In April 2020, the final resident was relocated from the Central Virginia Training Center, which is closing as part of a government settlement to transition residents to community-based settings. Located in Amherst County near Lynchburg, the center was Virginia's oldest residential institution for those with mental disabilities. It was also at the heart of a dark chapter in Virginia history.
The Virginia State Colony for Epileptics and the Feebleminded was founded near Lynchburg in 1910. Two years later, Dr. Albert Priddy was lobbying the General Assembly.
"Feeble-minded" was a catch-all term for the mentally challenged, uneducated and undesirable, and Priddy, the colony's superintendent, wanted an expansion to serve women of childbearing age. He wrote of his determination to stop "dissemination of defective protoplasm," adding that "no psychic trauma is inflicted by eugenic sterilization," according to research at the Claude Moore Health Sciences Library at the University of Virginia.
Among his targets were prostitutes, "antisocial morons" and "nonproducing and shiftless persons," those who lived on public or private charity.
During the Progressive Era, enthusiasm for eugenics – improving humanity and society through genetics – had grown, though Virginia didn’t have a law specifically authorizing involuntary sterilizations. (Indiana was the first state to pass one in 1907.)
Priddy had performed many sterilizations, in part under a law that allowed medical procedures on institutionalized patients. That got him sued in 1917. He won the legal battle, but to firm up his legal standing, Priddy needed Virginia to pass a law expressly about sterilization.
Using language in eugenicist Harry Laughlin’s model sterilization act, which gave states a template for such laws, Priddy and state Sen. Aubrey Strode of Amherst County drafted Virginia’s legislation authorizing involuntary sterilization of the feeble-minded. It was approved by the General Assembly in 1924.
Priddy had his law. Now he needed a test case – and he found it in Carrie Buck, an unwed teenage mother.
Carrie Elizabeth Buck was born to Emma Harlow Buck and Frank W. Buck on July 2, 1906, in Charlottesville. Emma, who was admitted to the colony in 1920, was deemed by authorities to be a "low-grade moron" and suspected prostitute who had Carrie out of wedlock, according to transcripts from Amherst Circuit Court.
That wasn’t true. The marriage license and other documents show that Carrie’s parents were married 10 years before her birth but had separated when she was young, according to Paul Lombardo, professor at Georgia State University College of Law. He extensively researched eugenics as a student at UVA and later wrote the book "Three Generations, No Imbeciles" based on the Buck case.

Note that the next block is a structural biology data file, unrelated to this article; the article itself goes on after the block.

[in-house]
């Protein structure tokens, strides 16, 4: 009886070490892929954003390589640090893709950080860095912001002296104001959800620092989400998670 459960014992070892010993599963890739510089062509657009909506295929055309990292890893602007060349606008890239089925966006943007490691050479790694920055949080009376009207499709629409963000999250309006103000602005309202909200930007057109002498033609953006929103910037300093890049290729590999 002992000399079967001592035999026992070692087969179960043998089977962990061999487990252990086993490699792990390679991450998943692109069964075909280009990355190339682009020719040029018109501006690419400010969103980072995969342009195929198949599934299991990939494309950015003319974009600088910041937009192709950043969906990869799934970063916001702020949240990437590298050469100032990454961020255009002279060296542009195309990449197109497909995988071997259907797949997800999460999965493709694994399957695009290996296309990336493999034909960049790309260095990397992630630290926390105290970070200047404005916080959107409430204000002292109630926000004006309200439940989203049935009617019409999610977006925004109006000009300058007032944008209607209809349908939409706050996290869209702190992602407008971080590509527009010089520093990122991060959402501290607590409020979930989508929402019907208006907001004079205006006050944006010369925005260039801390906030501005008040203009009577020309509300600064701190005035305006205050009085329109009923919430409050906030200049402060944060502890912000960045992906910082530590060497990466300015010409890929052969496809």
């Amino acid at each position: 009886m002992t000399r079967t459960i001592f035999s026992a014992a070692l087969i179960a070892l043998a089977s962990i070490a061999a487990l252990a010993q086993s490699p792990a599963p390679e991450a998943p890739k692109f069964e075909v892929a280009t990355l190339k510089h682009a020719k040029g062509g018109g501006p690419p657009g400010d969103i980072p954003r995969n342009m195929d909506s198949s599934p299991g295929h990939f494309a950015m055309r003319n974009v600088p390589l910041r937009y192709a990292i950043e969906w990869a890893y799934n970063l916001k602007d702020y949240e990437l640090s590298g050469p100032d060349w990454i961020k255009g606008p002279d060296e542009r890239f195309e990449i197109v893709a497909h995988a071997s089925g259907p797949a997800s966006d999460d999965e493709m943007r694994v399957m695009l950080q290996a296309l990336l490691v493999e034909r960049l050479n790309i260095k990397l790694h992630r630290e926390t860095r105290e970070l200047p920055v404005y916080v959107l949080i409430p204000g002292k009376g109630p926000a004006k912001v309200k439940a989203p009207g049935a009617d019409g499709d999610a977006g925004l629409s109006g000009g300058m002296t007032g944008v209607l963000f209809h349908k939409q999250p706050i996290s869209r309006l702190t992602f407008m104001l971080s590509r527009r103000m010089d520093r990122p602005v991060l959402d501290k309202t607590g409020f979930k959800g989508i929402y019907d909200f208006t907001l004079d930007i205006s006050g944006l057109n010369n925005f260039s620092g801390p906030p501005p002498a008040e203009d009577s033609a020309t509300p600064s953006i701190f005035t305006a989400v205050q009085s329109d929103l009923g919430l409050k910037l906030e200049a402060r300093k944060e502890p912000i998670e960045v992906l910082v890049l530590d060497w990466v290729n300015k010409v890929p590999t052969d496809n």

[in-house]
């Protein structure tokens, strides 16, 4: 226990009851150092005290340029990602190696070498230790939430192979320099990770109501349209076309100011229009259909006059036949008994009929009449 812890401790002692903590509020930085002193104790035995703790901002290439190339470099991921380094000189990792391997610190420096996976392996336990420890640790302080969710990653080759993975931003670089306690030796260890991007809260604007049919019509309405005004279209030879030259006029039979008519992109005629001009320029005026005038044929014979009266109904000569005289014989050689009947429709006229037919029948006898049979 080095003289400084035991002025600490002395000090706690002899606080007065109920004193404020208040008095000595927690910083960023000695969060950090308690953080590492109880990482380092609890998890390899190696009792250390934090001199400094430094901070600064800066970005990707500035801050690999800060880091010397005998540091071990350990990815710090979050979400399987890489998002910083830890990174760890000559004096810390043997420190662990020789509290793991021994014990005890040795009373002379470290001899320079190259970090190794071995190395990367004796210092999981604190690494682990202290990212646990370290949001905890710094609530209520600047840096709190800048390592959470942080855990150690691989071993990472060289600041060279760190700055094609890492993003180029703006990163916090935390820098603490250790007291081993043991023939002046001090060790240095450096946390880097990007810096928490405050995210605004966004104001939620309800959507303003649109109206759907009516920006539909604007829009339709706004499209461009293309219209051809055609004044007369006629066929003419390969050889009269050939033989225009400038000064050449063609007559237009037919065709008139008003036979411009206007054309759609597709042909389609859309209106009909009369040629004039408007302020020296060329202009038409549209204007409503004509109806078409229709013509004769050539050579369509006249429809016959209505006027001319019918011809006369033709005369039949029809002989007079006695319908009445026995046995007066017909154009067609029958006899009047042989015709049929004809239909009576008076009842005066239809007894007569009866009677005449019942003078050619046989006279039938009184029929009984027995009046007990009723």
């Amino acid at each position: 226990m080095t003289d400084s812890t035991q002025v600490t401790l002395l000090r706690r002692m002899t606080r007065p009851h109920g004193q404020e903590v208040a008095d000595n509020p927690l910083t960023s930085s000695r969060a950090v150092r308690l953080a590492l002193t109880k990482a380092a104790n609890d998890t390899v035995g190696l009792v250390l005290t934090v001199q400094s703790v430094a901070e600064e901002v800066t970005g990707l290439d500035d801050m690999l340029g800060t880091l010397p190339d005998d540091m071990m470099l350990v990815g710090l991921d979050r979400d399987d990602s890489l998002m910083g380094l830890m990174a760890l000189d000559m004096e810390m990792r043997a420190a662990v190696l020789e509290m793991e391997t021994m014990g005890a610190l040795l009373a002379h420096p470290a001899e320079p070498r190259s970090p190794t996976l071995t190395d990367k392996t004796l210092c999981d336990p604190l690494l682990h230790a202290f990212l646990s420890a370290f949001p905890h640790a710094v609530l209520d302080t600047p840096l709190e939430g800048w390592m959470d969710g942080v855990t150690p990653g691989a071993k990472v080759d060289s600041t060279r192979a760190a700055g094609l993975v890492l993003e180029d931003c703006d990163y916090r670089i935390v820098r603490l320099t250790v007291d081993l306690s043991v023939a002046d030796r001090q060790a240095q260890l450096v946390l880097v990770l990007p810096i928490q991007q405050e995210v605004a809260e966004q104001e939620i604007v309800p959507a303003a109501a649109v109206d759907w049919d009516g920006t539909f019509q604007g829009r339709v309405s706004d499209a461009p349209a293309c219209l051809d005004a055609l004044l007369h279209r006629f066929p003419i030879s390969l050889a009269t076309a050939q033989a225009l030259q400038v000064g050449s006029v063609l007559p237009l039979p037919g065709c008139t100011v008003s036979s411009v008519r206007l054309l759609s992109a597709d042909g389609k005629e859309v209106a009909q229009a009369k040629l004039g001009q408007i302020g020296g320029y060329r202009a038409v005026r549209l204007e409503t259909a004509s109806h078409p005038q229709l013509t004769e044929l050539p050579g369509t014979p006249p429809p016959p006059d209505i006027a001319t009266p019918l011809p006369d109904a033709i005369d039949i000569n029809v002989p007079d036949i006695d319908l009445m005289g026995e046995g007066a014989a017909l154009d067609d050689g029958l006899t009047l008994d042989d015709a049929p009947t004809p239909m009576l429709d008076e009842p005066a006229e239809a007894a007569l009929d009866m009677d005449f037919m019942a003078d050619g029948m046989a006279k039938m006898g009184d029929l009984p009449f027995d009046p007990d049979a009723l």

Unable to support her daughter, Emma placed Carrie, then 3 or 4, in the care of John and Alice Dobbs.
Carrie’s school records show she had progressed each year. Her sixth-grade teacher characterized her work and behavior as “very good,” but she was pulled from school to work for the Dobbs family before she finished the grade – common practice at the time for poor children in rural Virginia.
In summer 1923, 17-year-old Carrie became pregnant while her foster parents were away; she claimed a Dobbs nephew raped her.
“See, he promised to marry me and he didn’t do it,” she told NPR’s "Horizons" in a broadcast on July 16, 1980.
Viewing the pregnancy as evidence of promiscuity, the Dobbs family set out to have Carrie committed to the colony as feeble-minded. The commitment papers claimed she suffered hallucinations and outbreaks of temper, and that her symptoms grew worse until they no longer could care for her.
State officials never questioned it. Carrie Buck fit the stereotype – poor, uneducated and pregnant. A court hearing on Jan. 23, 1924, deemed her feeble-minded.
Her daughter, Vivian, was born two months later in March – the same month the General Assembly passed the bill on involuntary sterilization. Vivian became a ward of the Dobbs family. (School records show she was an honor roll student until her death at age 8 of enterocolitis.)
Several months later, on June 4, 1924, Carrie joined her mother at the colony. Priddy assessed Carrie and Emma, deciding they shared the hereditary traits of feeble-mindedness and sexual promiscuity. Now he needed to demonstrate that baby Vivian likely would share the feeble-minded traits of her mother and grandmother.
To see that Virginia's new law would withstand any challenges, Priddy held off on sterilization orders at the colony except for Carrie's, and he wanted to ensure that the case would be appealed all the way to the U.S. Supreme Court. It was, and it became known as Buck v. Bell – after Priddy died in 1925 and Dr. John H. Bell replaced him as the colony’s superintendent.
In October 1924, the sterilization order for Carrie was first appealed on her behalf to the Amherst Circuit Court. Strode, the state senator who helped draft the law, served as the lawyer representing Priddy and the colony. Irving Whitehead was appointed as Carrie's attorney – but he also had served on the colony’s board and signed off on Priddy’s sterilization requests.
In a trial that featured witnesses who had never met Carrie, transcripts show that she had no voice in a process that ultimately deprived her and tens of thousands of Americans of the ability to have children.
“The said Carrie Buck is feeble-minded and by the laws of heredity is the probable potential parent of socially inadequate offspring, likewise afflicted, that she may be sexually sterilized without detriment to her general health and that her welfare and that of society will be promoted by her sterilization,” according to the court transcript.
Priddy testified that Carrie could leave the colony and support herself after sterilization, and the state wouldn’t have to take on the burden of supporting her feeble-minded offspring. Otherwise, she would have to remain an inmate of the colony for the duration of her child-bearing years.
Her mother, Emma, then 52, was described in court documents as having a record of “immorality, prostitution and untruthfulness; has never been self-sustaining; was maritally unworthy, having been divorced from her husband on account of infidelity.”